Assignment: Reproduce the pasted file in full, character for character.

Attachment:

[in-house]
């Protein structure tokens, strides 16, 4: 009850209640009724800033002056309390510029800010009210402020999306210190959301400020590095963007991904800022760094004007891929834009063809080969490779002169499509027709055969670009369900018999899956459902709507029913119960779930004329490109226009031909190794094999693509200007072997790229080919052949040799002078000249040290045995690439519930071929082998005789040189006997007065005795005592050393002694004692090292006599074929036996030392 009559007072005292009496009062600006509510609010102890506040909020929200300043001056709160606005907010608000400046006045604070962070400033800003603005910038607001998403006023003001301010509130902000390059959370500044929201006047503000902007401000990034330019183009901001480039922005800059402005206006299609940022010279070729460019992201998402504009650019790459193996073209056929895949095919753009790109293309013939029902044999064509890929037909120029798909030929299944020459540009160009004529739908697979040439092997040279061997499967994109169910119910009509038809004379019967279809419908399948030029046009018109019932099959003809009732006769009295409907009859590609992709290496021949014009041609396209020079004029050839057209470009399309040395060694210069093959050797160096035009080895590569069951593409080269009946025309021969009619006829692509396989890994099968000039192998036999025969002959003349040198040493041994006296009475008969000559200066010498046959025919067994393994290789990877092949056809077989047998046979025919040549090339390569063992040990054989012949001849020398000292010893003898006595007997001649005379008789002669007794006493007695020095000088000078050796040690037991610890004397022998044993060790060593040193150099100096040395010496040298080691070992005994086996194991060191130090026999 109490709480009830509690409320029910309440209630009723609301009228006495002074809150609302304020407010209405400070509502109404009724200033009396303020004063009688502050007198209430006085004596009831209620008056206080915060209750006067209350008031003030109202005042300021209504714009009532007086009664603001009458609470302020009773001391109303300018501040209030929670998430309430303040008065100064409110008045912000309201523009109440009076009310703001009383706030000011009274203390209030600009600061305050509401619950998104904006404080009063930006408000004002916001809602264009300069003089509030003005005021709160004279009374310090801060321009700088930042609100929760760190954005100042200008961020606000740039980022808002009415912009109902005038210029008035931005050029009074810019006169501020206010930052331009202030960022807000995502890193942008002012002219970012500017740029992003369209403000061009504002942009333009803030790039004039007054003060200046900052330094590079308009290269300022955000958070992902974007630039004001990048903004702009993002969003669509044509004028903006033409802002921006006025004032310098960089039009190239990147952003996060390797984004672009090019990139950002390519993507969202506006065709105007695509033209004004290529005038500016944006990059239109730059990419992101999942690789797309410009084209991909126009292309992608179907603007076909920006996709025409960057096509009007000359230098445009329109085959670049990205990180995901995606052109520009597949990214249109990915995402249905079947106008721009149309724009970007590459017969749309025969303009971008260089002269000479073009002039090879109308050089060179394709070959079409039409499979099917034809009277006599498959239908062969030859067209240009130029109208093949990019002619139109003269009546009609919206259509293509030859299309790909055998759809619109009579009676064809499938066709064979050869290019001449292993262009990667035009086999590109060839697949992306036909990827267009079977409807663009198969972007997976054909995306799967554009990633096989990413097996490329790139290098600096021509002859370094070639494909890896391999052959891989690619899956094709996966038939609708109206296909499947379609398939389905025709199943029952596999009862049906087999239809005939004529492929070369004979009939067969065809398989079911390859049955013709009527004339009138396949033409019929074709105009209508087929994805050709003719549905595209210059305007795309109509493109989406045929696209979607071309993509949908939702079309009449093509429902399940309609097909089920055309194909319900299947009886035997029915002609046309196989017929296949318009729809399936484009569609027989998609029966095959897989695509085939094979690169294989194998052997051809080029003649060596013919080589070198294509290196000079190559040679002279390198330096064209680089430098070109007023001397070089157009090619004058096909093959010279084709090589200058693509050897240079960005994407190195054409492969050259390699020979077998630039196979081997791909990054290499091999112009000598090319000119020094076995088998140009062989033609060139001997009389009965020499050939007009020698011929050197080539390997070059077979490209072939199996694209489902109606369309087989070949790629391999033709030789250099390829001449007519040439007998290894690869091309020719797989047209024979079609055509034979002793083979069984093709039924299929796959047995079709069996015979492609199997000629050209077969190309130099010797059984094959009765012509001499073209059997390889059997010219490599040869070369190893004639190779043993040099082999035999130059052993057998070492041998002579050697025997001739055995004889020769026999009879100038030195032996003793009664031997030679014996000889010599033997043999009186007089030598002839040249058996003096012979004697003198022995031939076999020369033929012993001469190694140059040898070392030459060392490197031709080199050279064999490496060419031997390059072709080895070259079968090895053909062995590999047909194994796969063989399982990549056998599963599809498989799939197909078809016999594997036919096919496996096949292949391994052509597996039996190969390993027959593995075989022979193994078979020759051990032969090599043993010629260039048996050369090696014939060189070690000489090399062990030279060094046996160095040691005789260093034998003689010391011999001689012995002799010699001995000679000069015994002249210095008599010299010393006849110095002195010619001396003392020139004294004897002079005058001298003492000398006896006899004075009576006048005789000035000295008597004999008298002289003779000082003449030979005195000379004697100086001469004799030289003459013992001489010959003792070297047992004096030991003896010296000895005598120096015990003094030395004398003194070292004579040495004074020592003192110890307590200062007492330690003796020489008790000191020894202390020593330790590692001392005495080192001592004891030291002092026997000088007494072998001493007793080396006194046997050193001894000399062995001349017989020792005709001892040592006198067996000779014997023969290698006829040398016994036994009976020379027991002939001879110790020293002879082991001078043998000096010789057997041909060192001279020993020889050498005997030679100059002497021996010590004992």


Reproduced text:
[in-house]
């Protein structure tokens, strides 16, 4: 009850209640009724800033002056309390510029800010009210402020999306210190959301400020590095963007991904800022760094004007891929834009063809080969490779002169499509027709055969670009369900018999899956459902709507029913119960779930004329490109226009031909190794094999693509200007072997790229080919052949040799002078000249040290045995690439519930071929082998005789040189006997007065005795005592050393002694004692090292006599074929036996030392 009559007072005292009496009062600006509510609010102890506040909020929200300043001056709160606005907010608000400046006045604070962070400033800003603005910038607001998403006023003001301010509130902000390059959370500044929201006047503000902007401000990034330019183009901001480039922005800059402005206006299609940022010279070729460019992201998402504009650019790459193996073209056929895949095919753009790109293309013939029902044999064509890929037909120029798909030929299944020459540009160009004529739908697979040439092997040279061997499967994109169910119910009509038809004379019967279809419908399948030029046009018109019932099959003809009732006769009295409907009859590609992709290496021949014009041609396209020079004029050839057209470009399309040395060694210069093959050797160096035009080895590569069951593409080269009946025309021969009619006829692509396989890994099968000039192998036999025969002959003349040198040493041994006296009475008969000559200066010498046959025919067994393994290789990877092949056809077989047998046979025919040549090339390569063992040990054989012949001849020398000292010893003898006595007997001649005379008789002669007794006493007695020095000088000078050796040690037991610890004397022998044993060790060593040193150099100096040395010496040298080691070992005994086996194991060191130090026999 109490709480009830509690409320029910309440209630009723609301009228006495002074809150609302304020407010209405400070509502109404009724200033009396303020004063009688502050007198209430006085004596009831209620008056206080915060209750006067209350008031003030109202005042300021209504714009009532007086009664603001009458609470302020009773001391109303300018501040209030929670998430309430303040008065100064409110008045912000309201523009109440009076009310703001009383706030000011009274203390209030600009600061305050509401619950998104904006404080009063930006408000004002916001809602264009300069003089509030003005005021709160004279009374310090801060321009700088930042609100929760760190954005100042200008961020606000740039980022808002009415912009109902005038210029008035931005050029009074810019006169501020206010930052331009202030960022807000995502890193942008002012002219970012500017740029992003369209403000061009504002942009333009803030790039004039007054003060200046900052330094590079308009290269300022955000958070992902974007630039004001990048903004702009993002969003669509044509004028903006033409802002921006006025004032310098960089039009190239990147952003996060390797984004672009090019990139950002390519993507969202506006065709105007695509033209004004290529005038500016944006990059239109730059990419992101999942690789797309410009084209991909126009292309992608179907603007076909920006996709025409960057096509009007000359230098445009329109085959670049990205990180995901995606052109520009597949990214249109990915995402249905079947106008721009149309724009970007590459017969749309025969303009971008260089002269000479073009002039090879109308050089060179394709070959079409039409499979099917034809009277006599498959239908062969030859067209240009130029109208093949990019002619139109003269009546009609919206259509293509030859299309790909055998759809619109009579009676064809499938066709064979050869290019001449292993262009990667035009086999590109060839697949992306036909990827267009079977409807663009198969972007997976054909995306799967554009990633096989990413097996490329790139290098600096021509002859370094070639494909890896391999052959891989690619899956094709996966038939609708109206296909499947379609398939389905025709199943029952596999009862049906087999239809005939004529492929070369004979009939067969065809398989079911390859049955013709009527004339009138396949033409019929074709105009209508087929994805050709003719549905595209210059305007795309109509493109989406045929696209979607071309993509949908939702079309009449093509429902399940309609097909089920055309194909319900299947009886035997029915002609046309196989017929296949318009729809399936484009569609027989998609029966095959897989695509085939094979690169294989194998052997051809080029003649060596013919080589070198294509290196000079190559040679002279390198330096064209680089430098070109007023001397070089157009090619004058096909093959010279084709090589200058693509050897240079960005994407190195054409492969050259390699020979077998630039196979081997791909990054290499091999112009000598090319000119020094076995088998140009062989033609060139001997009389009965020499050939007009020698011929050197080539390997070059077979490209072939199996694209489902109606369309087989070949790629391999033709030789250099390829001449007519040439007998290894690869091309020719797989047209024979079609055509034979002793083979069984093709039924299929796959047995079709069996015979492609199997000629050209077969190309130099010797059984094959009765012509001499073209059997390889059997010219490599040869070369190893004639190779043993040099082999035999130059052993057998070492041998002579050697025997001739055995004889020769026999009879100038030195032996003793009664031997030679014996000889010599033997043999009186007089030598002839040249058996003096012979004697003198022995031939076999020369033929012993001469190694140059040898070392030459060392490197031709080199050279064999490496060419031997390059072709080895070259079968090895053909062995590999047909194994796969063989399982990549056998599963599809498989799939197909078809016999594997036919096919496996096949292949391994052509597996039996190969390993027959593995075989022979193994078979020759051990032969090599043993010629260039048996050369090696014939060189070690000489090399062990030279060094046996160095040691005789260093034998003689010391011999001689012995002799010699001995000679000069015994002249210095008599010299010393006849110095002195010619001396003392020139004294004897002079005058001298003492000398006896006899004075009576006048005789000035000295008597004999008298002289003779000082003449030979005195000379004697100086001469004799030289003459013992001489010959003792070297047992004096030991003896010296000895005598120096015990003094030395004398003194070292004579040495004074020592003192110890307590200062007492330690003796020489008790000191020894202390020593330790590692001392005495080192001592004891030291002092026997000088007494072998001493007793080396006194046997050193001894000399062995001349017989020792005709001892040592006198067996000779014997023969290698006829040398016994036994009976020379027991002939001879110790020293002879082991001078043998000096010789057997041909060192001279020993020889050498005997030679100059002497021996010590004992």